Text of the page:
Global warming is making Lyme disease “the first epidemic of climate change,” the website Aeon argues in a newly published article receiving substantial media attention. A look at the facts, however, shows no such thing.

Lyme disease is transferred to humans by certain forms of ticks. Aeon presents anecdotal evidence of an increase in tick populations in the northeastern United States. Claiming that ticks don’t like cold weather, Aeos claims global warming is causing the increase in tick populations, which in turn is causing a Lyme disease epidemic.

Aeon doesn’t mention that Lyme disease prospers in the cooler climate of Canada and the northern United States, not the warmer climate of the middle and southern United States. To the extent a warmer climate may be changing the range of the ticks that cause Lyme disease, Aeon acknowledges it is pushing them further north, into less densely populated areas of North America. That is hardly a recipe for an epidemic.

The Aeos article also fails to present any statistics about how many people are being killed by this “epidemic.” That is probably because Lyme disease kills very few people. The U.S. Centers for Disease Control report Lyme disease is “rare as a cause of death in the United States” and during a five-year study found the disease factored in less than 25 deaths per year.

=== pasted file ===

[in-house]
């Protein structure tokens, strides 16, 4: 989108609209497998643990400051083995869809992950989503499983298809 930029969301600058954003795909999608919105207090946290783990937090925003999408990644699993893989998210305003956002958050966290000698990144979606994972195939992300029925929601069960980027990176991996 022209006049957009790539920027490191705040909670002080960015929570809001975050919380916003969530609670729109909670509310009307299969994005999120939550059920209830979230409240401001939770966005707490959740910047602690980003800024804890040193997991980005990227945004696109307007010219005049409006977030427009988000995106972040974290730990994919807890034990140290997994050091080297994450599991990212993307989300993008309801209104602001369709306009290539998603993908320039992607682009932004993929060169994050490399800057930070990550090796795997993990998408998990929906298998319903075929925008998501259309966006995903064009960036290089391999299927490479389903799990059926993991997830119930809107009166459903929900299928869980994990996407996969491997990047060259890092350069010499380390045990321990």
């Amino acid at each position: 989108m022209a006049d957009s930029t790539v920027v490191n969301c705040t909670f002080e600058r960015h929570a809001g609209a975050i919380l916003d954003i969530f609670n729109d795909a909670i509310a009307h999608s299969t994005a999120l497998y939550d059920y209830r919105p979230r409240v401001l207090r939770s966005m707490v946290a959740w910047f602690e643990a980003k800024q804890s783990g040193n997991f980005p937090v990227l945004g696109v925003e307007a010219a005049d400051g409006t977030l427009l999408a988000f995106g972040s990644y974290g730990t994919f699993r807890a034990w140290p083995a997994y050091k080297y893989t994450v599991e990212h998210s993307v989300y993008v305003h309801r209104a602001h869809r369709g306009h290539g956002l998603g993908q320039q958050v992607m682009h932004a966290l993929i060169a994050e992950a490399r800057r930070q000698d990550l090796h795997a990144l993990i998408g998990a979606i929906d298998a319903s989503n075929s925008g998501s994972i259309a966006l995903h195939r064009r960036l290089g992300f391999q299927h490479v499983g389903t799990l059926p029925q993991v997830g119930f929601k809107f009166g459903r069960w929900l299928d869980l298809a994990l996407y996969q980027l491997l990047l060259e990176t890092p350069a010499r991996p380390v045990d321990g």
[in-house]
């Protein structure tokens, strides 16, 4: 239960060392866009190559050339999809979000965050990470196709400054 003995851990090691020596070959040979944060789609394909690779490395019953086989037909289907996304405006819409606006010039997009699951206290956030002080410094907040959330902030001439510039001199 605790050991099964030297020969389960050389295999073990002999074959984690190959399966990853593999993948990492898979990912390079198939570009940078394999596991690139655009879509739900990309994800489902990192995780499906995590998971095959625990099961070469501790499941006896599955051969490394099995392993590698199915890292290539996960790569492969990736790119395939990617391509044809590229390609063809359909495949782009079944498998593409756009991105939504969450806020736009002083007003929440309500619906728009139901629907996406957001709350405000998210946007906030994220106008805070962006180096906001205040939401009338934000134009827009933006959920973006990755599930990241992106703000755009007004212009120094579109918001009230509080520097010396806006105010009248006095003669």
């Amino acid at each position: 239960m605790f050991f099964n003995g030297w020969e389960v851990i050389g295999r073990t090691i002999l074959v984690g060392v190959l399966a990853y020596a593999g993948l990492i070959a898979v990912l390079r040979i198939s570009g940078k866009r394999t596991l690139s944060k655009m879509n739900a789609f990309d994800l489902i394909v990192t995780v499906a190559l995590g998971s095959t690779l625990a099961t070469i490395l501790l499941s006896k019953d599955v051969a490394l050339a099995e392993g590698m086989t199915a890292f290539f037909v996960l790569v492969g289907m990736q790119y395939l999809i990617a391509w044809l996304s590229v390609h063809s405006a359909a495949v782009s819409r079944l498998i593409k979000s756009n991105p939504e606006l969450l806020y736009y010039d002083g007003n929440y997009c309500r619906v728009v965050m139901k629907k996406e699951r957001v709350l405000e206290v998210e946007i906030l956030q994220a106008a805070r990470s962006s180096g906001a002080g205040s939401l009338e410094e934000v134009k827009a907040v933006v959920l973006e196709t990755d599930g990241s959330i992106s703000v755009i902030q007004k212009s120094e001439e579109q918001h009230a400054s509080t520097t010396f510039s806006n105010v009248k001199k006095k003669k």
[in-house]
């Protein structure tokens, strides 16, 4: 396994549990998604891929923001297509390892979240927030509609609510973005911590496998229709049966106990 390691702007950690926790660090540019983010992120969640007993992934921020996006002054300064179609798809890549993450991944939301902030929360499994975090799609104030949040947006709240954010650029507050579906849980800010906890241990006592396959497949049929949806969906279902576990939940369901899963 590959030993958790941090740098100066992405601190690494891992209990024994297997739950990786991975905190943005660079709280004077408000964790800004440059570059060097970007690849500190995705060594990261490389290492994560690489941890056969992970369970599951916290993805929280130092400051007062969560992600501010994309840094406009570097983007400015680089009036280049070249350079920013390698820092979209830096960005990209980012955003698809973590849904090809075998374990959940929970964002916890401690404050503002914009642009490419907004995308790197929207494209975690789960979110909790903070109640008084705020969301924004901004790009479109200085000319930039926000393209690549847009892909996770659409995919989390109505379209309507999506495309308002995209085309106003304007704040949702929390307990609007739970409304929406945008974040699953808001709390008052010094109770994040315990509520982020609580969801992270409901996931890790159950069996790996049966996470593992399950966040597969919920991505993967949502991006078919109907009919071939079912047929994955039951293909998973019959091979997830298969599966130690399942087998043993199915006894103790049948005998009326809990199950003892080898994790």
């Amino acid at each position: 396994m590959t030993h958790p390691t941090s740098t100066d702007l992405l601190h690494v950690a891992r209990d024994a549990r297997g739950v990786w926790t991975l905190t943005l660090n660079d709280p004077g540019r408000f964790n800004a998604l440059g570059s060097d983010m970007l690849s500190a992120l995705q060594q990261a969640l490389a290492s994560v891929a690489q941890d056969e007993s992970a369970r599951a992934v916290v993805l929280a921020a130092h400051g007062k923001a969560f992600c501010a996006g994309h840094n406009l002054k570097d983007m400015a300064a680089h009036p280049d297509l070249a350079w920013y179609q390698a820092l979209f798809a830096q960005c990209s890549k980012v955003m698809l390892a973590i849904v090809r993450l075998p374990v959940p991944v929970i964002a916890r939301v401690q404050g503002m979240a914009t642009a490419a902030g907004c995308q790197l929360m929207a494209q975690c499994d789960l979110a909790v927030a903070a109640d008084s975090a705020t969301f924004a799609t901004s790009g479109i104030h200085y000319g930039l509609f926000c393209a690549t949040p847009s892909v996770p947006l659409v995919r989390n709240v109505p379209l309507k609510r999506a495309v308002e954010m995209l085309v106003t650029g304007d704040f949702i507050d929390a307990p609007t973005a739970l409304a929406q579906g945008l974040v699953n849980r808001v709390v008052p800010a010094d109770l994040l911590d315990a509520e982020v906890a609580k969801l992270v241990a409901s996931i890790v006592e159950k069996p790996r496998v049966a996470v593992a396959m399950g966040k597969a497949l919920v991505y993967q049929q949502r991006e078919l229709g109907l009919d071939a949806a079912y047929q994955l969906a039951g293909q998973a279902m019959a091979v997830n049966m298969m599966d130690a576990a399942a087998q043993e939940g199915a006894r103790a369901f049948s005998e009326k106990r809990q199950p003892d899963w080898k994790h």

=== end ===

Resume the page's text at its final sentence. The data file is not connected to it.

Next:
Most damning of all, a study of Lyme disease in the peer-reviewed journal EcoHealth found “the only environmental variable consistently associated with increased risk and incidence was the presence of forests.”

So Aeon makes the argument that global warming is causing a disease that occurs in cool-weather climate to expand further north, into less densely populated regions. The disease kills very few people each year. And scientific studies show forest density is the only environmental factor associated with the disease. Sounds like the “first epidemic of climate change” to us…



    CFACT, founded in 1985 by Craig Rucker and the late (truly great) David Rothbard, examines the relationship between human freedom, and issues of energy, environment, climate, economics, civil rights and more.